In other news, last Friday I ran two crews out on my project. We staked a thousand feet of road for blast: curbs, storm drain, water and sewer mains and services. We mark the locations to be shot with two foot tall grade stakes laid out on fifty foot stations in tangents, twentyfive in curves. The end result is a multicolored forest of stakes. You can drive down the middle of the road in a truck, or even a grader if you fold the blade as close as you can.
But you can't do anything else with the road until after the blasters do their thing and the grading contractor comes in and cleans up the overburden.
We've got a foot of snow in the valley since last night. The mountains surely got more. I truly don't want to replace those stakes.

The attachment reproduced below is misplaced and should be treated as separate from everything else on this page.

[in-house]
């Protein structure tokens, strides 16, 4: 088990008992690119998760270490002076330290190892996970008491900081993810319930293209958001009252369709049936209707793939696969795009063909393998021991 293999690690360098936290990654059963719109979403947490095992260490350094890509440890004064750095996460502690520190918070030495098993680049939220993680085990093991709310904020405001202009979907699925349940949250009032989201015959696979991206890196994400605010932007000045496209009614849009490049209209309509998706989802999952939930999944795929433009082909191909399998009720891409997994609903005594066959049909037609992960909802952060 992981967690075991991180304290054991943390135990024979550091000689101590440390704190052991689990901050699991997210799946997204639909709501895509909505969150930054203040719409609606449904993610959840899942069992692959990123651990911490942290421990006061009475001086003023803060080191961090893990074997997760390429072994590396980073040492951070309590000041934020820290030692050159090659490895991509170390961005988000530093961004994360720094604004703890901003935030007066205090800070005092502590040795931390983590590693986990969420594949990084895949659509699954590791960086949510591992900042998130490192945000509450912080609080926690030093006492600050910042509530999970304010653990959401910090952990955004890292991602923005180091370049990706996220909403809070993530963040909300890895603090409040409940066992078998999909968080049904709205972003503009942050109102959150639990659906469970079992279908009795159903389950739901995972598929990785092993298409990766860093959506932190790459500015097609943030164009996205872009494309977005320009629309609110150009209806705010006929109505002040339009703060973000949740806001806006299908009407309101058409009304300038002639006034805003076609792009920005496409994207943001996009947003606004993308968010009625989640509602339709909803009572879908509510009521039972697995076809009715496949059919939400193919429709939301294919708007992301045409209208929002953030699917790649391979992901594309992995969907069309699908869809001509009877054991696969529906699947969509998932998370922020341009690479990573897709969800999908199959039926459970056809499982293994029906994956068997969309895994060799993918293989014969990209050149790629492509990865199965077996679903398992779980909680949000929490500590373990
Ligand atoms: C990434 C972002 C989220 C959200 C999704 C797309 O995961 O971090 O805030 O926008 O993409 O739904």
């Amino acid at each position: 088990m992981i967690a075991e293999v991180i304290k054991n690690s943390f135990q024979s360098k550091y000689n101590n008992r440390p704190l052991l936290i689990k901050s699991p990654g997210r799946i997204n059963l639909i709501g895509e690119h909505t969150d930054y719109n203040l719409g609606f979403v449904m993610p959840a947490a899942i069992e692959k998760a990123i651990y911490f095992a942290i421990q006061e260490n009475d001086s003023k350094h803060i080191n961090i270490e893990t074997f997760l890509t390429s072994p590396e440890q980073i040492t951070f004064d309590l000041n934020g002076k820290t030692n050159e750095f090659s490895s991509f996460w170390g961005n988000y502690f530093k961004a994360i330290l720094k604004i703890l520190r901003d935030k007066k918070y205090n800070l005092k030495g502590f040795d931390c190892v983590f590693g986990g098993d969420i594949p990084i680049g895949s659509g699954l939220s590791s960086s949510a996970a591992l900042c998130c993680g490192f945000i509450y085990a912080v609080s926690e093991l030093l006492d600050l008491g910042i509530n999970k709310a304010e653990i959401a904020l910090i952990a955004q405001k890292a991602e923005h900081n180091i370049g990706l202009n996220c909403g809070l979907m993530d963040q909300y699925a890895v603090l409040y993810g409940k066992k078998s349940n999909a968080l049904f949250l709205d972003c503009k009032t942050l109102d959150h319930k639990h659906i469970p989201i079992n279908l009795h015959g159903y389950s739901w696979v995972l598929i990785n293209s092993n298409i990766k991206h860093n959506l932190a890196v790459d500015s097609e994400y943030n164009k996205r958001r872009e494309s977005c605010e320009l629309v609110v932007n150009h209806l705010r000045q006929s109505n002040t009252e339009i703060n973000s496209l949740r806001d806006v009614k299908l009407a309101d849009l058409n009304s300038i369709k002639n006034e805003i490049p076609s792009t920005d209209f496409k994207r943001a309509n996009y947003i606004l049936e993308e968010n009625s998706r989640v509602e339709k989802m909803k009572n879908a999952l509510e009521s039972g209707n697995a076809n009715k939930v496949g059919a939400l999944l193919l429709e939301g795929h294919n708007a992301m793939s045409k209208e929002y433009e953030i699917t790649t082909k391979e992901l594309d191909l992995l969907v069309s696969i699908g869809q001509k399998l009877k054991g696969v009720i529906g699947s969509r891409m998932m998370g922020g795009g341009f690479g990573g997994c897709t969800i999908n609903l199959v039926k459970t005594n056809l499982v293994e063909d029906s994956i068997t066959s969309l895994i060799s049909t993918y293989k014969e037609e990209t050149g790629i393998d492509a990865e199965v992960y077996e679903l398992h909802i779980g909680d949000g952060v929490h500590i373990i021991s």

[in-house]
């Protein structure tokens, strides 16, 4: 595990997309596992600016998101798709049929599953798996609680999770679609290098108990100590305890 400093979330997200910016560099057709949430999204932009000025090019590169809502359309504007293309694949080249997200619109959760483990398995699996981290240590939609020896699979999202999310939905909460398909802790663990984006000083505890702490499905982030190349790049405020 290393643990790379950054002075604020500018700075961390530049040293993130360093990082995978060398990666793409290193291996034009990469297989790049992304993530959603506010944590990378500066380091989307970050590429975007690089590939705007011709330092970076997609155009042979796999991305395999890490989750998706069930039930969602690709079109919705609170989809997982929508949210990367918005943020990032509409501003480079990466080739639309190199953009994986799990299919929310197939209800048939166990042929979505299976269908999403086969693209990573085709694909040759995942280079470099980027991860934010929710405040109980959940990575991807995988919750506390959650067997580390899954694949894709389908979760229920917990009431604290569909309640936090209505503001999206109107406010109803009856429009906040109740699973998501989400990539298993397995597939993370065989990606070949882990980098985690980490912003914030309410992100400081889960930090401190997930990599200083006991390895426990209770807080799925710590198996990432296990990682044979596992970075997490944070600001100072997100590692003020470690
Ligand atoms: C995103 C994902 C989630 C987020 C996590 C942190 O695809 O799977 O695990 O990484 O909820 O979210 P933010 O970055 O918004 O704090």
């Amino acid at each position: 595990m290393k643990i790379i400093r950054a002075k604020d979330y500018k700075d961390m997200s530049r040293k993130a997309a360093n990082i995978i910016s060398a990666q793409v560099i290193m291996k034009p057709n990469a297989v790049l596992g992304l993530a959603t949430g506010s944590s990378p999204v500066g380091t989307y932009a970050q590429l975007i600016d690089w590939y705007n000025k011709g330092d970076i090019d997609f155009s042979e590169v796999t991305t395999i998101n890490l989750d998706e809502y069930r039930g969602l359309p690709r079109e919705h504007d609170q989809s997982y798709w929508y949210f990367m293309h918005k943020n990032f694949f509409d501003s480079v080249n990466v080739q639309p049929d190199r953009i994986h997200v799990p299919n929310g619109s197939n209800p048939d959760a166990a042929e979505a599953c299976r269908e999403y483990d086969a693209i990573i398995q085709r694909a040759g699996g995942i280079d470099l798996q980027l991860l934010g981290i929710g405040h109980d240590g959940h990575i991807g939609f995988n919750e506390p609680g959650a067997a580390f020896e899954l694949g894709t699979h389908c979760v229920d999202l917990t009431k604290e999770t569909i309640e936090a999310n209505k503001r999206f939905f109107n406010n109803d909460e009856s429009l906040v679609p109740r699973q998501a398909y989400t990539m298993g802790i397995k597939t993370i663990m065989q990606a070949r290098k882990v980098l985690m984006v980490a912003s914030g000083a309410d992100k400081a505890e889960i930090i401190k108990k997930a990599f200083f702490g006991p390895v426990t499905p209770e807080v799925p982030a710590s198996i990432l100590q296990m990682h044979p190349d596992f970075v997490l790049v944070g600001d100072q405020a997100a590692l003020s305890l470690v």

I spent a few hours at a rock and mineral show down in Spanish Fork yesterday. I paid a buck to run a pan of gold-bearing sand. I talked with the proprietor of a prospecting shop while I worked the light stuff off the top.
He's working a claim out on the Nevada/Utah line. He brought that up just when as I arrived at the moment when you tap your ring against the rim of the almost-empty pan to "jump" the gold out of the remaining tablespoon of black sand. He's looking for help, on a shares basis.
No real prospector ever forgets the first time he found color in a pan. Not a one. And folks who truly have the bug get a pleasurable echo every time it happens ,too, even if they are standing over a trough in an exhibit hall and not squatting in a stream twenty miles back up the mountain.
More on this later. I've got to go clean my work truck and GPS set and then get our documents together for our tax guy.